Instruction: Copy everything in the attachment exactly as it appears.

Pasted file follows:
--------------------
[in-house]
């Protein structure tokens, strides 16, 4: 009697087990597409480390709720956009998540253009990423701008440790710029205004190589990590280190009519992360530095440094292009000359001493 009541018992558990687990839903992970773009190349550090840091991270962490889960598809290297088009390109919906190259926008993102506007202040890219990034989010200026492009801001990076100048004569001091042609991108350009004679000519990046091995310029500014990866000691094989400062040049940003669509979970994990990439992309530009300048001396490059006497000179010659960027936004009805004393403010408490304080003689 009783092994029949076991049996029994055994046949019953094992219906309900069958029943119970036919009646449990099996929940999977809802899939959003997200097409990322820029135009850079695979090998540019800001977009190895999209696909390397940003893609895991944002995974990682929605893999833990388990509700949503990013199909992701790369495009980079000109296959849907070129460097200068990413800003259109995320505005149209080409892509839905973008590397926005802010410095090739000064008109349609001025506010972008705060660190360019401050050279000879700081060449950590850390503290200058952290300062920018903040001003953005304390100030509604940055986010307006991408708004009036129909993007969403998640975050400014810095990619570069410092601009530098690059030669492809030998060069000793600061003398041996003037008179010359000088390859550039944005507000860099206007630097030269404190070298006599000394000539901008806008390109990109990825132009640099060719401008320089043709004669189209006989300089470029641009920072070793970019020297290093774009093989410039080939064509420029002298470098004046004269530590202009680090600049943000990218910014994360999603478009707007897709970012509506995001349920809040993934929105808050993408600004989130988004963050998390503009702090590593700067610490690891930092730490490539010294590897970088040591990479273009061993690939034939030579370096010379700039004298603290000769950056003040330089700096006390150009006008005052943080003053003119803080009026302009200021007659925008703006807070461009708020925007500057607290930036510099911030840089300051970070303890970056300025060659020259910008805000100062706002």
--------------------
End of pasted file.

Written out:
[in-house]
């Protein structure tokens, strides 16, 4: 009697087990597409480390709720956009998540253009990423701008440790710029205004190589990590280190009519992360530095440094292009000359001493 009541018992558990687990839903992970773009190349550090840091991270962490889960598809290297088009390109919906190259926008993102506007202040890219990034989010200026492009801001990076100048004569001091042609991108350009004679000519990046091995310029500014990866000691094989400062040049940003669509979970994990990439992309530009300048001396490059006497000179010659960027936004009805004393403010408490304080003689 009783092994029949076991049996029994055994046949019953094992219906309900069958029943119970036919009646449990099996929940999977809802899939959003997200097409990322820029135009850079695979090998540019800001977009190895999209696909390397940003893609895991944002995974990682929605893999833990388990509700949503990013199909992701790369495009980079000109296959849907070129460097200068990413800003259109995320505005149209080409892509839905973008590397926005802010410095090739000064008109349609001025506010972008705060660190360019401050050279000879700081060449950590850390503290200058952290300062920018903040001003953005304390100030509604940055986010307006991408708004009036129909993007969403998640975050400014810095990619570069410092601009530098690059030669492809030998060069000793600061003398041996003037008179010359000088390859550039944005507000860099206007630097030269404190070298006599000394000539901008806008390109990109990825132009640099060719401008320089043709004669189209006989300089470029641009920072070793970019020297290093774009093989410039080939064509420029002298470098004046004269530590202009680090600049943000990218910014994360999603478009707007897709970012509506995001349920809040993934929105808050993408600004989130988004963050998390503009702090590593700067610490690891930092730490490539010294590897970088040591990479273009061993690939034939030579370096010379700039004298603290000769950056003040330089700096006390150009006008005052943080003053003119803080009026302009200021007659925008703006807070461009708020925007500057607290930036510099911030840089300051970070303890970056300025060659020259910008805000100062706002």